|Progressive Calendar 07.23.09||<– Date –> <– Thread –>|
|From: David Shove (shove001tc.umn.edu)|
|Date: Thu, 23 Jul 2009 03:13:56 -0700 (PDT)|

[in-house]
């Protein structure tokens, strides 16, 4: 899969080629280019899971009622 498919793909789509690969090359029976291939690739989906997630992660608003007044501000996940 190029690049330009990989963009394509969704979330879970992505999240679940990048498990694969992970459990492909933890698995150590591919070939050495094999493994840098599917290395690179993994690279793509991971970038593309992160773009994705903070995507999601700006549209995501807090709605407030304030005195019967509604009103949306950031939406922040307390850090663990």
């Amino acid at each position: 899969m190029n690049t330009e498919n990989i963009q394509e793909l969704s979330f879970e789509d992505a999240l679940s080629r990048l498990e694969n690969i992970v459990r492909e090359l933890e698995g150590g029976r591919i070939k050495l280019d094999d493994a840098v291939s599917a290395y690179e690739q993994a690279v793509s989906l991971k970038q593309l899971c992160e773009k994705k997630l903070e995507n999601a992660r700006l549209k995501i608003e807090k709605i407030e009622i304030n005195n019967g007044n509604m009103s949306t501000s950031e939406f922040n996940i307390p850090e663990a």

P R O G R E S S I V E C A L E N D A R 07.23.09 1. Burner creep 7.23 9:30am 2. Govt corruption 7.23 11am 3. WAMM interviews 7.23 12noon 4. Eagan peace vigil 7.23 4:30pm 5. Northtown vigil 7.23 5pm 6. Afghanistan 7.23 5:30pm 7. StP airport zoning 7.23 5pm/6:30pm... 8. Capitol Hill Blue - Obama sells out to drug, hospital lobbyists 9. Dan Eggen - Health industry cash to health "reformers" 10. William Rivers Pitt - Worst case scenario: torture back 11. Thom Hartmann - The great tax con job --------1 of 11-------- From: Neighbors Against the Burner Subject: Burner creep 7.23 9:30am WE ALL BREATHE THE SAME AIR! if you are a minneapolis resident, please try to respond to this urgent action alert from neighbors against the burner (nab) in opposing the expansion of the toxic hennepin county garbage incinerator, which should never have been built in the first place! also, if you are able, please attend the minneapolis planning commssion's zoning & planning hearing on july 23, at 9:30 am in the council chamber, room 317, city hall. if you unable to attend the hearing, please contact your city council member and express your vehement opposition to the herc expansion. Covanta Energy, the firm that runs the Hennepin "Energy Recovery" Center (HERC), wants to increase its annual load of garbage combusted by 77,000 tons. However, it is limited by a 1987 city permit. Because the boilers could handle more of the Schlock that is fed into them, Covanta is demanding a 21% increase in its trash incineration. A recently completed steam pipe would benefit Downtown businesses by lowering their energy bills and their bottom lines so it is clearly about profits at the expense of human and ecological health. Covanta claims that the increased emissions would remain within government-mandated allowable levels. However, EPA standards, which were formulated to allow polluting industries to get away with murder, are far too generous. The EPA's idea of "safe" does by no means correspond with the real health impacts of exposure to toxic incinerator emissions. For that reason, the Minneapolis Planning Commission recently voted down Covanta's request after two-hours of public testimony. Rep. Frank Hornstein (DFL 60B) criticized the EIS that was conducted to assess the burner's safety around the Target Field because it fails to consider the potential impact of increased burning beyond the North Loop. Ten percent more garbage deliveries will mean 21% more diesel exhaust spewing forth into the atmosphere, adding to the volume of particulate matter. This would increase microparticles in the lungs that remain and do damage in for the form of asthma, cardio-pulmonary diseases and other serious health problems. Given that, it is downright ludicrous to think that the original objections to more garbage trucks rolling in was the revolting smell that might offend the aesthetic sensibilities of baseball fans at the new playing field! Burning more trash will increase toxic airborne emissions such as dioxins from the huge amounts of plastics that will be combusted along with endocrine disrupting compounds and heavy metals that will add greatly to the already dangerous chemical body burden of human beings and wildlife. Then there are the greenhouse gases that will further warm the planet and speed it toward complete climate chaos. Yes, we all breath the same air, but emissions would be at their most intense in the Downtown area and immediate surrounds on days of light breeze when the noxious fumes and particulate matter would hover in the air instead of being dispersed by the wind. The concentrations would be especially high when there is heavy humidity combined with traffic smog, which can be seen visibly hanging in the air as a brown haze. Combine the burner emissions with the cumulative exposures to car, truck and bus exhaust, and we have the makings of a major health crisis among people who work and live Downtown and in the adjacent neighborhoods. There is also the pollution that washes out of the air when it rains or snows then lands on the soil and runs off into surface waters affecting gardens, vegetation, animals and aquatic life. Activists who opposed the construction of the Hennepin County Garbage Burner in the late 1980s warned of these perils back then, but no one listened. It is outrageous that only now the authorities are beginning to pay attention after a decade's worth of damage has been done. NO MORE WASTE! The dedicated activists of NAB are absolutely right. Burning garbage is nothing but a license to commit unbridled waste. We must adopt a policy of ZERO WASTE by reducing, restoring, reusing and recycling at the point of production. In addition, composting and mulching organic matter, including human wastes, will return vital nutrients to the soil, keeping ecosystems healthy and making food more nutritious. We must also scale down our consumption and power down our society by living more simply and ecologically in harmony with Mother Nature. NO MORE BURNING! As 3CTC has stated before, ENOUGH WITH THE BURNING, ALREADY! Humanity has abused the gift of fire to a frightening degree and look to where it has brought usthe brink of climate catastrophe. There is no need to burn anything. The sun does the burning for us and in a most efficient manner. Our Dear Old Sol delivers to Earth's surface 240 Watts of power per square meter. This is averaged over the planet's surface as well as over time--day and night and throughout the year. All we need do is harness that great flame in the heavens and reap its benefits with the clean technologies that are already available in the form of wind turbines and solar cells. We must also abandon the ruinous Car/Truck Culture by building clean mass transit systems powered by the same means and creating liveable, walkable, bikeable communities. Dear Concerned Neighbor, An important story is unfolding in Minneapolis right now. The Minneapolis Planning Commission met on June 22, 2009 to decide if the HERC (garbage incinerator next to new Twins Ballpark, aka Hennepin Energy Recovery Center) should be allowed to expand the amount of garbage they can burn by 21%. The Minneapolis Planning Commission voted "No" by 6-2. The proposed increase was defeated with the help of State Representatives Karen Clark and Frank Hornstein and State Senator Patricia Torres Ray testifying against the expansion. Then Covanta (owner of HERC) appealed the decision. On July 23, 2009, the Minneapolis Council Committee on Zoning & Planning will hear the case again & decide if HERC will be allowed to burn 77,000 more tons of garbage a year. Approval of the proposed increase would have serious adverse effects on air quality & public health. Please find more information about the HERC proposal here: <http://minneapolisneighborsforcleanair.com/>http:// minneapolisneighborsforcleanair.com/ We especially urge all interested Minneapolis constituents to contact their specific City Council member & all Minnesotans to contact Mayor Rybak, to let them know why YOU are against this increased garbage burning: \<mailto:rt [at] minneapolis.org>rt [at] minneapolis.org or 612-673-2100\ Contacts for specific Minneapolis City Council members-- along with more background on the proposed expansion of HERC -- are available at: <http://www.neighborsagainsttheburner.org/node/35>http:// www.neighborsagainsttheburner.org/node/35 You can check back to this link for updates as the process unfolds. We are grateful for your active citizen participation in helping to safeguard the health of our families & communities! This message sponsored by the anti-HERC Coalition including Minneapolis Neighbors for Clean Air, Neighbors Against the Burner, and numerous public leaders. Please follow Neighbors Against the Burner on Twitter, username NABmn and Minneapolis Neighbors for Clean Air at MplsCleanAir. --------2 of 11-------- From: Write On Radio <writeonradio [at] yahoo.com> Subject: Govt corruption 7.23 11am This week on Write on Radio, Neil Herrick talks about his novel After Patrick Henry: A Second American Revolution, a critically-acclaimed analysis of government corruption. Bill Watkins, author of Scotland Is Not for the Squeamish and other books, joins us in remembering Frank McCourt--author (best known for Angela's Ashes) and incomparable teacher. Write on radio airs every THURSDAY 11 am - noon central time on 90.3 FM Minneapolis and 106.7 FM St. Paul and live on the web at www.kfai.org. Shows are archived for two weeks on line. --------3 of 11-------- From: Women Against Military Madness <wamm [at] mtn.org> Subject: WAMM interviews 7.23 12noon WAMM Peace Troupe roving interviews 12:00 noon, Thursday, July 23, Peavey Plaza (across from WCC0), 11th Street and Nicolette Avenue, Nicollet Mall, downtown Minneapolis. Join WAMM in interviewing passersby on Thursday, July 23, at noon at Peavey Plaza, across from WCCO. We've been talking with people about war, health care, foreign policy and then posting the videos on YouTube. Check out the most recent video! http://www.youtube.com/watch?v=kUC5omAu-U4 --------4 of 11-------- From: Greg and Sue Skog <family4peace [at] msn.com> Subject: Eagan peace vigil 7.23 4:30pm PEACE VIGIL EVERY THURSDAY from 4:30-5:30pm on the Northwest corner of Pilot Knob Road and Yankee Doodle Road in Eagan. We have signs and candles. Say "NO to war!" The weekly vigil is sponsored by: Friends south of the river speaking out against war. --------5 of 11-------- From: EKalamboki [at] aol.com Subject: Northtown vigil 7.23 5pm NORTHTOWN Peace Vigil every Thursday 5-6pm, at the intersection of Co. Hwy 10 and University Ave NE (SE corner across from Denny's), in Blaine. Communities situated near the Northtown Mall include: Blaine, Mounds View, New Brighton, Roseville, Shoreview, Arden Hills, Spring Lake Park, Fridley, and Coon Rapids. We'll have extra signs. For more information people can contact Evangelos Kalambokidis by phone or email: (763)574-9615, ekalamboki [at] aol.com. --------6 of 11-------- From: Meredith Aby <awcmere [at] gmail.com> Subject: Afghanistan 7.23 5:30pm Protest bannering: Hands off Afghanistan! Thursday, July 23 @ 5:30pm @ "Mayday Plaza," 301 Cedar Ave S, Mpls. * If we want to get U.S. troops out of Afghanistan, we have to bring our voices into the streets and demand it. Join us. Organized by the Anti-War Committee. --------7 of 11-------- From: Elizabeth Dickinson <eadickinson [at] mindspring.com> Subject: StP airport zoning 7.23 5pm/6:30pm... I just got something in the mail from the Metropolitan Airports Commission. There's an open house and public hearing on a proposed ordinance change 5-9 pm Thursday, July 23, 2009 at the St. Paul downtown airport terminal building, 644 Bayfield St. The ordinance change will be on the MAC website for review July 1st www.metroairports.org Gist of it looks like height restrictions and vegetation restrictions for several miles out in all directions, prohibit development of structures in some directions, prohibit future construction that might attract birds (including stadiums and residential development!), and prohibit use of land that might cause interference with radio or electronic communication for pilots. I don't know if there are strong opinions out there, but it might be worth looking into, especially for folks living on the West Side or Dayton's Bluff neighborhoods. It might or might not affect the WSCO master plan. -- From: Jane Prince <jane.prince [at] gmail.com> Subject: MAC I'm just writing to find out if you have heard that MAC has issued a proposed MAC zoning ordinance for parts of Dayton's BLuff, downtown and the West Side, that is in direct conflict not only with economic develpoment, but more signiificantly, with habitat restoration along the river. For example, TREES become "nonconforming uses." MAC staff were reported to have admitted at a Dayton's Bluff meeting recently that they have been "relocating" eagles from the fight path. We need to learn more, but I'd appreciate your getting the word to anyone you know in the wildlife community. The link to the MAC ordinance is: http://www.metroair ports.org/ relievers/ meetings/ default.aspx Also, there is a public hearing at Holman Field Thursday night (July 23) at 6:30 -- these are usually kangaroo courts, but I'm afraid we'll look complacent if we don't have a crowd - even in midsummer, when no one is paying attention. I just learned of this today - but Chris Havens did an article in the Strib about it May 20. --------8 of 11-------- Obama sells out to drug, hospital lobbyists Capitol Hill Blue (http://www.capitolhillblue.com) 07/22/2009 In cutting deals with hospitals and drug makers, President Barack Obama is giving a private inside track to special interests that's at odds with his promise to make policy in the open. Obama promised Americans he would hold special interests at arm's length - that it would no longer be business as usual in Washington. He pledged to open government and let the public and press hold his administration accountable. And just over two months before the 2008 election, Obama promised before an audience in Chester, Va., to hash out a health care overhaul in public. "We'll have the negotiations televised on C-SPAN, so that people can see who is making arguments on behalf of their constituents, and who are making arguments on behalf of the drug companies or the insurance companies," he said then. That didn't happen. Instead, the administration's multibillion-dollar deals with hospitals and pharmaceutical companies have been made in private, and the results were announced after the fact. Both industries promised Obama cost savings in return for an expanded base of insured patients; beyond that, the public is in the dark about details. In some ways, it resembles what his party criticized President George W. Bush for doing with oil and gas companies as Vice President Dick Cheney wrote a national energy plan in the early days of the Bush administration. As the Bush White House did, the Obama White House is refusing to release visitor logs that would let people see everyone going in and out during the thick of discussions over major national policies. Just as environmentalists complained they were shut out as Cheney drafted energy policy, employers now complain that the Obama administration isn't giving them enough say in health care policy. Like the environmentalists, employers fear a new policy will come at their expense. "There's beginning to be a little bit of, 'Where are all these deals getting us?'" E. Neil Trautwein, chief health care lobbyist for the National Retail Federation, said recently, referring to business concerns that the hospital and drug company pacts would force employers to pay more for workers' medical benefits. "Is this going to add to the process or subtract from it?" The White House had no immediate comment. So what happened to the promises? When cutting special interests out of his campaign and then his administration, Obama targeted people currently registered as Washington lobbyists. He never said he would cut off the companies, unions, trade associations and others that employ lobbyists - just lobbyists themselves. And even then, he has made exceptions here and there. Presidents, regardless of party, prefer to keep their dealmaking private, obscuring what's being said, what's being taken and given, and by whom. It's messier and less practical to open the door to a lot of public input, particularly on a national scale. It's much easier to use polls to gauge what the public thinks. That means the interests whose ideas make it into national policy are usually those with the money and clout to press their case in Washington and the power to block any idea they haven't helped shape. Sharon Theimer has been an investigative reporter in the AP's Washington bureau since 2001. Source URL: http://www.capitolhillblue.com/node/18876 --------9 of 11-------- Industry Cash Flowed to Drafters of Reform Key Senator Baucus Is a Leading Recipient by Dan Eggen Tuesday, July 21, 2009 The Washington Post As liberal protesters marched outside, Sen. Max Baucus sat down inside a San Francisco mansion for a dinner of chicken cordon bleu and a discussion of landmark health-care legislation under consideration by his Senate Finance Committee. At the table on May 26 were about 20 donors willing to fork over $10,000 or more to the Democratic Senatorial Campaign Committee, including executives of major insurance companies, hospitals and other health-care firms. "Most people there had an agenda; they wanted the ear of a senator, and they got it," said Aaron Roland, a San Francisco health-care activist who paid half price to attend the gathering. "Money gets you in the door. The only thing the other side can do is march around and protest outside." As his committee has taken center stage in the battle over health-care reform, Chairman Baucus (D-Mont.) has emerged as a leading recipient of Senate campaign contributions from the hospitals, insurers and other medical interest groups hoping to shape the legislation to their advantage. Health-related companies and their employees gave Baucus's political committees nearly $1.5 million in 2007 and 2008, when he began holding hearings and making preparations for this year's reform debate. Top health executives and lobbyists have continued to flock to the senator's often extravagant fundraising events in recent months. During a Senate break in late June, for example, Baucus held his 10th annual fly-fishing and golfing weekend in Big Sky, Mont., for a minimum donation of $2,500. Later this month comes "Camp Baucus," a "trip for the whole family" that adds horseback riding and hiking to the list of activities. To avoid any appearance of favoritism, his aides say, Baucus quietly began refusing contributions from health-care political action committees after June 1. But the policy does not apply to lobbyists or corporate executives, who continued to make donations, disclosure records show. Baucus declined requests to comment for this article. Spokesman Tyler Matsdorf said the senator "is only driven by one thing: what is right for Montana and the country. And he will continue his open process of working together with the president, his colleagues in Congress, and groups and individuals from across the nation to get this legislation passed." Baucus's fundraising prowess underscores the enduring political strength of the health-care lobby, which led all other sectors in donations to federal candidates during the last election cycle and has shifted its giving to Democrats as the party has tightened its control of Congress. The sector gave nearly $170 million to federal lawmakers in 2007 and 2008, with 54 percent going to Democrats, according to data compiled by the Center for Responsive Politics, which tracks money in politics. The shift in parties was even more pronounced during the first three months of this year, when Democrats collected 60 percent of the $5.4 million donated by health-care companies and their employees, the data show. Many of these contributions have been focused on Baucus, Charles E. Grassley (R-Iowa) and other senators in the moderate camps of their respective parties, whose votes could prove crucial in a final health- care reform deal, as well as the leaders of five key committees leading the debate. Grassley, the Finance Committee's ranking Republican, received more than $2 million from the health and insurance sectors since 2003. House Ways and Means Chairman Charles B. Rangel (D-N.Y.) took in $1.6 million from the health sector and its employees over the past two years; ranking Republican Dave Camp (Mich.) received nearly $1 million. But Baucus, a senator from a sparsely populated and conservative Western state who is serving his sixth term, stands out for the rising tide of health-care contributions to his campaign committee, Friends of Max Baucus, and his political-action committee, Glacier PAC. Baucus collected $3 million from the health and insurance sectors from 2003 to 2008, about 20 percent of the total, data show. Less than 10 percent of the money came from Montana. Top out-of-state corporate contributors included Schering-Plough, New York Life Insurance, Amgen, and Blue Cross and Blue Shield; individual executives such as Richard T. Clark, chief executive and president of drugmaker Merck, have also made regular donations. Most of these companies, particularly major insurers, strongly oppose a public insurance option, which is favored by President Obama and top House Democrats but has not received support from Baucus's committee. Baucus is a longtime centrist in the Democratic caucus, and his committee chairmanship has made him a key broker in the health-reform debate. Many former Baucus staff members, including two chiefs of staff, lobby on behalf of the pharmaceutical industry and other health- care players and have been closely involved in negotiations on the legislation. John Jonas, a Patton Boggs health-care lobbyist who has attended a Baucus fly-fishing event and other fundraisers, said the Montana senator is "key to getting anything done" when it comes to health-care legislation. "This is not an overwhelmingly liberal Congress, and it's certainly not a liberal Senate," said Jonas, whose clients include Bristol-Myers Squibb, Pfizer and Northwestern Mutual. "I think Max is uniquely situated to try to accomplish that, because he's more of a centrist and moderate Democrat than others are." But Jerry Flanagan, a health-care analyst with Consumer Watchdog, a California-based advocacy group, said the tide of campaign contributions amounts to "a huge down payment" by companies that expect favorable policies in return. "That is the cold reality of big- money politics," he said. Baucus won easy reelection in the fall, but he has continued to hold fundraisers since then. In addition to the fly-fishing event, he held his "Eighth Annual Ski and Snowmobile Weekend" in Big Sky in February and celebrated the start of his sixth term with a $10,000-a-table dinner at the Washington Court Hotel later that month. Aides say another fundraiser scheduled for July 7 at Bistro Bis in Capitol Hill was scrapped. Baucus's office declined to provide attendance and donation details about his fundraising events, and federal records laws do not require such disclosures. Starting in June, aides say, Baucus adopted an internal office policy to refuse contributions from health-care PACs and to continue doing so until after Congress passes reform legislation. But new Federal Election Commission documents filed last week show that individual lobbyists and others with health-care connections continued to make contributions to Baucus committees throughout June. Examples from Baucus's Glacier PAC include $5,000 from the Independent Insurance Agents and Brokers of America and $2,500 from lobbyists with U.S. Strategies, which represents numerous health-care firms. Overall, half of the $110,000 in donations to the PAC from April to June came from health-care firms and lobbyists, including Schering-Plough, Medtronic and New York Life. Craig Holman, government affairs lobbyist for the Public Citizen advocacy group, said the continued fundraising by Baucus during the health-care debate is "very troubling." "He's doing all this fundraising right in the middle of this effort to mark up a bill," Holman said. "When you put these events close to matters concerning these lobbyists, clearly it's a signal. You are expected to show up with a check." Baucus and his aides strongly dispute any assertion that campaign contributions have an impact on the senator's policy views and proposals. Aides say he has frequently backed policies opposed by health-care companies, including support for greater availability of generic drugs, allowing drug imports from Canada and cutting payments to the Medicare Advantage plan. During an interview earlier this year with the Missoulian newspaper, Baucus said that "no one gets special treatment." He added: "Your word is your bond back there." Research editor Alice Crites contributed to this report. © 2009 The Washington Post Company Article printed from www.CommonDreams.org URL to article: http://www.commondreams.org/headline/2009/07/21-5 --------10 of 11-------- Worst Case Scenario William Rivers Pitt t r u t h o u t Tuesday 21 July 2009 The coward wretch whose hand and heart Can bear to torture aught below, Is ever first to quail and start From the slightest pain or equal foe. - Bertrand Russell The torture debate in America got real three weeks ago. Oh, the debate has been around for years now, of course, ever since the photos of what happened in Abu Ghraib prison in Iraq came to light. Men covered in feces, bent double and lashed to bedframes, their faith humiliated by the menstrual blood smeared on their faces, their bodies savaged by dogs, and worse, reports of the rape of women and children. Yes, the torture debate has been around for a while now, recently revisited by President Obama, who condemned and discontinued the practice, and by enablers of torture like Dick Cheney and John Yoo, who have labored mightily to defend it. It's been quite the hot topic among the chattering classes of American political discourse, a dialogue in three parts: one group condemning the practice, another group championing it, and a third group - the media professionals - taking no position and trying not to offend anyone, so they can get the big names back on the set for the Sunday shows. Three weeks ago, however, the whole nature of the torture debate changed irrevocably when an American soldier from Idaho named Bowe Bergdahl somehow fell into the hands of the Taliban in Afghanistan. They have him now, and God help him, because it was the United States government under the administration of George W. Bush that set the terms for how anyone captured can and should be treated. If the Taliban decide Bergdahl has information they want, they can waterboard him until he talks. They can compress his body and cover him with insects, they can rob him of sleep and deny him food, they can beat him and slather his body with his own waste, they can shove sticks into his rectum, they can rape him, and they can murder him. They can hand him over to representatives of another government and have him whisked away to some far-flung dungeon where "enhanced interrogation" has an even darker and more savage definition. For sure, they can deny him due process of any kind and never, ever, ever, ever let him go home again. They could do this whether or not the United States had engaged in similar practices, but because we did these things, they can do these things and still claim the moral high ground. Why not? It was the United States government under the administration of George W. Bush who plowed that high ground into the gutter. Everyone stands the same height when they're face-down in the sewer. One thing the Taliban apparently cannot do, however, is videotape their prisoner. Several days ago, a tape of Bergdahl, with his head shaved, pleading to be sent home to his parents, was released by his captors. "I am scared," said Bergdahl in the video. "I'm scared I won't be able to go home. It is very unnerving to be a prisoner. I have my girlfriend who is hoping to marry. I have my grandma and grandpas. I have a very, very good family that I love back home in America. And I miss them every day that I'm gone. I miss them and I'm afraid that I might never see them again and that I'll never be able to tell them that I love them again. I'll never be able to hug them." The US government reacted swiftly to the video of Bergdahl. "We condemn the use of this video and the public humiliation of prisoners," said US military spokesman Col. Greg Julian. "It is against international law. We are doing everything we can to return this soldier to safety." How hard it must have been for the US military to release a statement like that without feeling sick at heart and scared to death. The terrible irony and hypocrisy of the statement they released about the Bergdahl video must have been searing; we have set the table in such a way that torture is a positive action that saves lives, but videotapes are right out? No, that doesn't scan, and we know it, and the Taliban know it, and dollars to donuts Bergdahl knows it, too. Is he waiting in terror for the torture to begin? Has it already started? The torture debate in America got real three weeks ago, and every American so-called Christian who has defended the practice can appreciate the lesson: we reap what we sow. Pray Bowe Bergdahl doesn't reap it for us. William Rivers Pitt is a New York Times and internationally bestselling author of two books: "War on Iraq: What Team Bush Doesn't Want You to Know" and "The Greatest Sedition Is Silence." His newest book, "House of Ill Repute: Reflections on War, Lies, and America's Ravaged Reputation," is now available from PoliPointPress. --------11 of 11-------- The Great Tax Con Job By Thom Hartmann Original Content at http://www.opednews.com/articles/The-Great-Tax-Con-Job-by-Thom-Hartmann-090721-79.html July 21, 2009 Republicans are using the T-word - taxes - to attack the Obama healthcare program. It's a strategy based in a lie. A very small niche of America's uber-wealthy have pulled off what may well be the biggest con job in the history of our republic, and they did it in a startlingly brief 30 or so years. True, they spent over three billion dollars to make it happen, but the reward to them was in the hundreds of billions - and will continue to be. As my friend and colleague Cenk Uygur of The Young Turks pointed out in a Daily Kos blog recently , billionaire Rupert Murdoch loses $50 million a year on the NY Post, billionaire Richard Mellon Scaife loses $2 to $3 million a year on the Pittsburgh Tribune-Review, billionaire Philip Anschutz loses around $5 million a year on The Weekly Standard, and billionaire Sun Myung Moon has lost $2 to $3 billion on The Washington Times. Why are these guys willing to lose so much money funding "conservative" media? Why do they bulk-buy every right-wing book that comes out to throw it to the top of the NY Times Bestseller list and then give away the copies to "subscribers" to their websites and publications? Why do they fund to the tune of hundreds of millions of dollars a year money-hole "think tanks" like Heritage and Cato? The answer is pretty straightforward. They do it because it buys them respectability, and gets their con job out there. Even though William Kristol's publication is a money-losing joke (with only 85,000 subscribers!), his association with the Standard was enough to get him on TV talk shows whenever he wants, and a column with The New York Times. The Washington Times catapulted Tony Blankley to stardom. "Fellowships" and other forms of indirect sponsorship of right-wing talk show hosts have made otherwise-marginal shows and their hosts ubiquitous, and such sponsorships of groups like Norquist's anti-tax "Americans for Tax Reform" regularly get people like him front-and-center in any debate on taxation in the United States. All so they could run a tax con on the American people, thus keeping Moon and Murdoch and Scaife and Anschutz (and others) richer than you or I could ever even imagine. All of this money was spent - invested, really, since it's been more than saved back in low income tax rates on millionaires and billionaires - to convince Americans that up is down and black is white when it comes to income taxes. Here's how it works: Rich Person's Tax Effect If a person earns so much money that he doesn't or can't spend it all each year, then when his taxes go down your income after taxes goes up. This is largely because there's little to no relationship between what he "needs to live on" and what he's "earning." Somebody living on a million dollars a year but earning five million after taxes, can sock away four million in a Swiss bank. If his taxes go up enough to drop his after-tax income to only three million a year, he's still living on a million a year, and only socks away two million in the Swiss bank. His "disposable" income goes down when his taxes go up, and vice-versa. (Technically, the word is "discretionary" income for after-tax, after-living-expenses income, but "disposable" income has become so widely used as a phrase to describe discretionary income I'll use it here.) The Rich Person's Tax Effect is the one that virtually all Americans understand - and, oddly, most working class people think applies to them, too (this is the truly amazing part of the con job referred to earlier). But it doesn't. Working Person's Tax Effect - version one Most working people spend pretty much all of what they earn - their "disposable/discretionary" income is close to zero. Savings rates in the US among working people typically are small - one to five percent - and during the last few years of the W. Bush administration actually went negative. So the take-home pay that people have after taxes - regardless of what the taxes may be - is pretty much what they live on. As economist David Ricardo pointed out in 1817 in the "On Wages" chapter of his book "On the Principles of Political Economy and Taxation," take home pay is also generally "what a person will work for." Employers know this: Ricardo's "Iron Law of Wages" is rooted in the notion that there is a "market" for labor, driven in part by supply and demand. So if a worker is earning, for example, a gross salary of $75,000, his 2008 federal income tax would be about $15,000 ($802.50 on first $8,025 of income; $3,687.75 on income from $8,025 to $32,550; $10,612.50 on income from $32,550 to $75,000), leaving him a take-home pay of $60,000. Both he and his employer know that he'll do the job he's doing for around $60,000 a year in take-home pay. So what happens if his taxes go up, cutting his take-home pay to $55,000 a year (even though his gross is still $75,000)? Over time (typically one to three years) his wages will rise enough to compensate for the lost income. Alan Greenspan used to be hysterical about this effect - he called it "wage inflation" - and The Wall Street Journal and other publications would often reference it, although the average working person has no idea that if his taxes go up, his wages will eventually go up. Similarly, when working-class people's taxes go down, their gross wages will, over time, go down so their inflation-adjusted take-home pay remains the same. We've seen both happen over the past eighty years, over and over again. When I was in Denmark last year doing my radio show from the Danish Radio offices for a week and interviewing many of that nation's leading politicians, economists, energy experts, and newspaper publishers, one of my guests made a comment that dropped the scales from my own eyes. We'd been discussing taxes on the air, what the Danes get for their average 52% tax rate (free college education, free health care, 4 weeks of vacation, being the world's "happiest" country according to research reported on CBS's "60 Minutes" TV show, etc.). I asked him why people didn't revolt at such high tax rates, and he smiled and just pointed out to me that the average Dane is very well paid with a minimum wage that equals about $18 US (depending on the exchange rate from day to day). Off the air, he made the comment to me that was so enlightening. "You Americans are such suckers," he said, as I recall. "You think that the rules for taxes that apply to rich people also apply to working people. But they don't. When working peoples' taxes go up, their pay goes up. When their taxes go down, their pay goes down. It may take a year or two or three to all even out, but it always works this way - look at any country in Europe. And it's the opposite of how it works for rich people!" Working Person's Tax Effect - Version Two The other point about taxes - which Obama leveraged with his "no tax increases on people earning under $250,000 a year" pledge - has to do with the fact that our tax structure in the US is progressive. Here's how it breaks out for a single person from the 2008 federal tax tables : 10% on income between $0 and $8,025; 15% on the income between $8,025 and $32,550; 25% on the income between $32,550 and $78,850; 28% on the income between $78,850 and $164,550; 33% on the income between $164,550 and $357,700; 35% on the income over $357,700. Note that our $75,000/year worker has two full tax brackets above him, which, if they go up, will not affect him at all. (This is also true, of course, for the median-wage and average-wage American workers who earn in the low to mid-$40,000/year range.) The top tax rate that a person pays is referred to as their "marginal tax rate" (in our worker's case 28%). So what happens if the top marginal tax rate on people making over $357,700 goes up from its current 35% to, for example, the Eisenhower-era 91%? For over 120 million American workers who don't earn over $357,700/ year, it won't mean a thing. But for the tiny handful of millionaires and billionaires who have promoted The Great Tax Con, it will bite hard. And that's why they spend millions to make average working people freak out about increases in the top tax rates. Income taxes as the "Great Stabilizer" Beyond fairness and holding back the Landed Gentry the Founders worried about (America had no billionaires in today's money until after the Civil War, with John D. Rockefeller being our first), there's an important reason to increase to top marginal tax rate, and to do so now. Novelist Larry Beinhart was the first to bring this to my attention. He looked over the history of tax cuts and economic bubbles, and found a clear relationship between the two. High top marginal tax rates (generally well above 60%) on rich people actually stabilize the economy, prevent economic bubbles from forming, prevent economic crashes, and lead to steady and sustained economic growth (and steady and sustained wage growth for working people). On the other hand, when top marginal rates drop below 50 percent, the opposite happens. As Beinhart noted in a November 17, 2008 post  on the Huffington Post, the massive Republican tax cuts of the 1920s (from 73% to 25%) led directly to the Roaring '20s stock market bubble, temporary boom, and then the crash and Republican Great Depression of 1929. Rates on the very rich went back up into the 70-90% range from the 1930s to the 1980s. As a result, the economy grew steadily; for the first time in the history of our nation we went 50 years without a crash or major bank failure; and working people's wages increased enough to produce the strongest middle class this nation has ever seen. Then came Reaganomics. Reagan cut top marginal rates on millionaires and billionaires from 74% down to 38% and there was an immediate surge in the markets - followed by the worst crash since the Great Depression and the failure of virtually the entire nation's savings and loan banking system. Bush I cut taxes, and the nation fell into a severe recession while debt soared and wages for working people fell. Things stabilized somewhat when Clinton slightly raised taxes on the very rich, but W. Bush dropped them again - including taking taxes on unearned income (interest and dividends - the "income" that people like W. born with a trust fund "earn" as they sit around the pool waiting for the dividend check to arrive in the mail) down to a top rate of 15%. (That's right - trust fund babies like Bush and Scaife pay a MAXIMUM 15% federal income tax on their dividend and interest income, thanks to the second Bush tax cut.) The result of this surge in easy money for the wealthy, combined with deregulation in the financial markets, was the "froth" Greenspan worried about and led us straight into the Second Republican Great Depression, ongoing today. The math is really pretty simple. When the uber-rich are heavily taxed, economies prosper and wages for working people steadily rise. When taxes are cut for the rich, working people suffer and economies turn into casinos. Roll Back The Reagan Tax Cuts While there's much discussion about letting the Bush tax cuts expire, if we really want our country to recover its financial footing we must do something altogether different. We need to roll back the Reagan tax cuts that took the top marginal rate from above 70% down into the 30% range. First, though, we have to help Americans realize that "no new taxes" is a mantra that is meaningful to the very rich, but largely irrelevant to average working people. Only when the current generation re-learns the economic and tax lessons well known by the generation (now dying off) that came of age in the 30s through the 60s, will this become politically possible. Americans need to learn what Europeans know about taxes - they only matter to the rich. Thus today the uber-rich are spending hundreds of millions to make sure words like "burden" are always associated with the word "tax," and to convince average working people that they should throw out of office any politicians who are willing to raise taxes on the rich. We have a lot of education to do...and as long as the Right Wing Machine of the uber-rich continues to "lose" (e.g. "invest") millions of dollars a year in their ongoing disinformation campaign, it's going to require all of us reciting the mantra, "Roll back the Reagan tax cuts!" Author's Website: http://www.thomhartmann.com Author's Bio: Thom Hartmann is a Project Censored Award-winning New York Times best-selling author, and host of a nationally syndicated daily progressive talk program on the Air America Radio Network, live noon-3 PM ET. www.thomhartmann.com His most recent books are "The Last Hours of Ancient Sunlight," "Unequal Protection: The Rise of Corporate Dominance and the Theft of Human Rights," "We The People," "What Would Jefferson Do?," "Screwed: The Undeclared War Against the Middle Class," and "Cracking The Code: How to Win Hearts, Change Minds, and Restore Americaï¿½s Original Vision." ---------------------------------------------------------------------------- - David Shove shove001 [at] tc.umn.edu rhymes with clove Progressive Calendar over 2225 subscribers as of 12.19.02 please send all messages in plain text no attachments vote third party for president for congress now and forever Socialism YES Capitalism NO To GO DIRECTLY to an item, eg --------8 of x-------- do a find on --8